One likely reason for these mixed results was that each model was optimized separately and in isolation. Although joint optimization was possible, it would have required significant computing time.
Consequently, when several simple models were combined, the system's complexity increased substantially. This raised challenges related to scalability, maintenance, and cost, as it demanded substantial computational resources for retraining and running the models.
A simple algorithm – the key to success
Recognizing these challenges, H&M opted for a simpler approach. They reverted to the basic collaborative filtering algorithm, refocusing on their business objectives and the unique attributes and constraints of their use cases.
For instance, many of their clothing items have a short shelf life, and a significant portion of their recommendations was for items that were no longer available. Predicting past behavior didn't align with the need to predict future engaging content.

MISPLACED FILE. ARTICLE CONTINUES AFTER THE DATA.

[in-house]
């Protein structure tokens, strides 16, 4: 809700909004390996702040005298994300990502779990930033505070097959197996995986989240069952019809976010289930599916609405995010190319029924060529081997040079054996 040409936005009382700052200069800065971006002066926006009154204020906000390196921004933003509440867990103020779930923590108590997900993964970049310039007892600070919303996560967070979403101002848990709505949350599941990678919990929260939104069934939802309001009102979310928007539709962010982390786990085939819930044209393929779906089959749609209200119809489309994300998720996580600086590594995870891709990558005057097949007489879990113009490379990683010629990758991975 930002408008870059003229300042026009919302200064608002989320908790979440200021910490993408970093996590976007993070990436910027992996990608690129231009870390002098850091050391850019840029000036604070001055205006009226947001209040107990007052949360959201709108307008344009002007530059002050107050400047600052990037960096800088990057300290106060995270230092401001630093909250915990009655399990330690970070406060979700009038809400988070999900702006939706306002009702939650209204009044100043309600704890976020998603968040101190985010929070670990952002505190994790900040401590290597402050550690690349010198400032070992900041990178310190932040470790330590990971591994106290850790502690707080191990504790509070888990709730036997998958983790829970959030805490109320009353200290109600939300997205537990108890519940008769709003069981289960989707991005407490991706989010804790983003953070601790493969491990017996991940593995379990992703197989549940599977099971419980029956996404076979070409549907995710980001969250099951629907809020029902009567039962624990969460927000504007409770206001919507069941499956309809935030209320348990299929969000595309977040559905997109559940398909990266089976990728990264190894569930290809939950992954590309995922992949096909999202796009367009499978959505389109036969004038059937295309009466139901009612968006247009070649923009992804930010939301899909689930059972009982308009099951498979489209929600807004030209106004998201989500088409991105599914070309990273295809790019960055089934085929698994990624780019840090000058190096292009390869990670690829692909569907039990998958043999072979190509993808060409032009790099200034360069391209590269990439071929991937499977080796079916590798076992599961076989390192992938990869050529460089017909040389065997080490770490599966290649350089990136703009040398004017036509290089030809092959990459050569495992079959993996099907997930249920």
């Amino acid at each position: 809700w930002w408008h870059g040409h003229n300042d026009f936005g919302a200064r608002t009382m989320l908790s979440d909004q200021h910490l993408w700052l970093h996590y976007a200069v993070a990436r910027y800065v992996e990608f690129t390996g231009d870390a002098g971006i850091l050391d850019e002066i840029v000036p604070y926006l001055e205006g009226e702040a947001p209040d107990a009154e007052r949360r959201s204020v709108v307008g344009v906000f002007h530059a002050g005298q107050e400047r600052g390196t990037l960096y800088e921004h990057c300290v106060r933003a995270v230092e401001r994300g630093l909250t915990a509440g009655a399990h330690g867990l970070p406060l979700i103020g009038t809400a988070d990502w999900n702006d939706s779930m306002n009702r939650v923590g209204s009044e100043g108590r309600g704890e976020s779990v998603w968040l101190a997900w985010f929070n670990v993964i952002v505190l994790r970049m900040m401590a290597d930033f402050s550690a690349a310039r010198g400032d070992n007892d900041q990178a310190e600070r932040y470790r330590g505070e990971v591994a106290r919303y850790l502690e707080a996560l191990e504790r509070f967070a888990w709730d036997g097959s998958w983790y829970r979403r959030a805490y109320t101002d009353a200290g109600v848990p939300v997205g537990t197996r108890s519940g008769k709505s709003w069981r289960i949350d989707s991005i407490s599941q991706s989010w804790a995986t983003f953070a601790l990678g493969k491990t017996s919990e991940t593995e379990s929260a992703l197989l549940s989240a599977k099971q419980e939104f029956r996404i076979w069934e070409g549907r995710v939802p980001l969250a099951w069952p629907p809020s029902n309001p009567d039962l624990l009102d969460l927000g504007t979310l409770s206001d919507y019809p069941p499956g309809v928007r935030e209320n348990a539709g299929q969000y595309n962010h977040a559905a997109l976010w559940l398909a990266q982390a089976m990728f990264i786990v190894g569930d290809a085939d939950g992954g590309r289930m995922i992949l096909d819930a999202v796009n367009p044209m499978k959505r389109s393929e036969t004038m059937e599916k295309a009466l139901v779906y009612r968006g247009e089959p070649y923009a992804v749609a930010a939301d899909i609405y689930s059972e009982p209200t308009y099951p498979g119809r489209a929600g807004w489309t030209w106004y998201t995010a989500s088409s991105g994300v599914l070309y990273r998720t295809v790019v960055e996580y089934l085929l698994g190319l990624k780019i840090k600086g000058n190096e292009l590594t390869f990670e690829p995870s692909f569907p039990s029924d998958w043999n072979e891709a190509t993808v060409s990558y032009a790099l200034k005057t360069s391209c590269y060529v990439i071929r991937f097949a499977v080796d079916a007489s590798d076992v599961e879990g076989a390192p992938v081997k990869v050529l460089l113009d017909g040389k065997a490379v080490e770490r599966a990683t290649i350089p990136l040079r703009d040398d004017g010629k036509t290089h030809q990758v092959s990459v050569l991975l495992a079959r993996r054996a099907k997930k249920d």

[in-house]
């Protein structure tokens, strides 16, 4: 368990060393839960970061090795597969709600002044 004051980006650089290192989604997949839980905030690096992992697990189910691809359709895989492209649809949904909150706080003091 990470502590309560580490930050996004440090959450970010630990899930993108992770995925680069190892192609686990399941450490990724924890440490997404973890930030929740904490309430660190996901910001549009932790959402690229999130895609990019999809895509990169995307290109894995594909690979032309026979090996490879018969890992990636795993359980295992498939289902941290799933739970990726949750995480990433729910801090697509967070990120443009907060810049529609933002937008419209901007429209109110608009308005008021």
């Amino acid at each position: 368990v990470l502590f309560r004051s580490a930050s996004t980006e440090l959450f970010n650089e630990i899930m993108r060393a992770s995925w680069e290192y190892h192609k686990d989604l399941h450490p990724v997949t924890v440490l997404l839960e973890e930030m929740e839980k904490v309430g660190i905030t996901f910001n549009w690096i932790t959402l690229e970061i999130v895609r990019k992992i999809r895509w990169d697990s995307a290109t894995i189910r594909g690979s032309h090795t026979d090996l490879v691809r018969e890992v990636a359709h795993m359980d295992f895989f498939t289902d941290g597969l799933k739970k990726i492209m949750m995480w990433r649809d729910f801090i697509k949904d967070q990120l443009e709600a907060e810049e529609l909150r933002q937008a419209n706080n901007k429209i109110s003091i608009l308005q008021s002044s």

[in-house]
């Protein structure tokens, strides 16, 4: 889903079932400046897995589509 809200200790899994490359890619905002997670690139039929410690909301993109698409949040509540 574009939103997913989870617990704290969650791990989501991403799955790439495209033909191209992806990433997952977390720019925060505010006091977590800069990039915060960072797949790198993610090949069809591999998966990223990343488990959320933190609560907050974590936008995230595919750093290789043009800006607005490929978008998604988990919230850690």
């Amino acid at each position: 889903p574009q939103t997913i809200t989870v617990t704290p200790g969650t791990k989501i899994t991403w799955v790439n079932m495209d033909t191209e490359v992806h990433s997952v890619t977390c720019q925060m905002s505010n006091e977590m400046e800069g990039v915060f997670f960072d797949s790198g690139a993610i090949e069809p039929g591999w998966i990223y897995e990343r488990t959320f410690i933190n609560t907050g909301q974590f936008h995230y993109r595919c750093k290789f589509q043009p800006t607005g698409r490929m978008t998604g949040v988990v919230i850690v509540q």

A pivotal moment came when H&M chose to exclusively use collaborative filtering to map user buying behavior. Think of it as creating a network (graph) that connects each user to the products they've purchased over time. Users were then grouped into clusters based on similar buying patterns within this graph.
Within these clusters, recommendations were made for content that was popular in that group. This included new products bought by other customers in the last 14 days, products purchased in the last 100 days, products featured in campaigns, and category recommendations.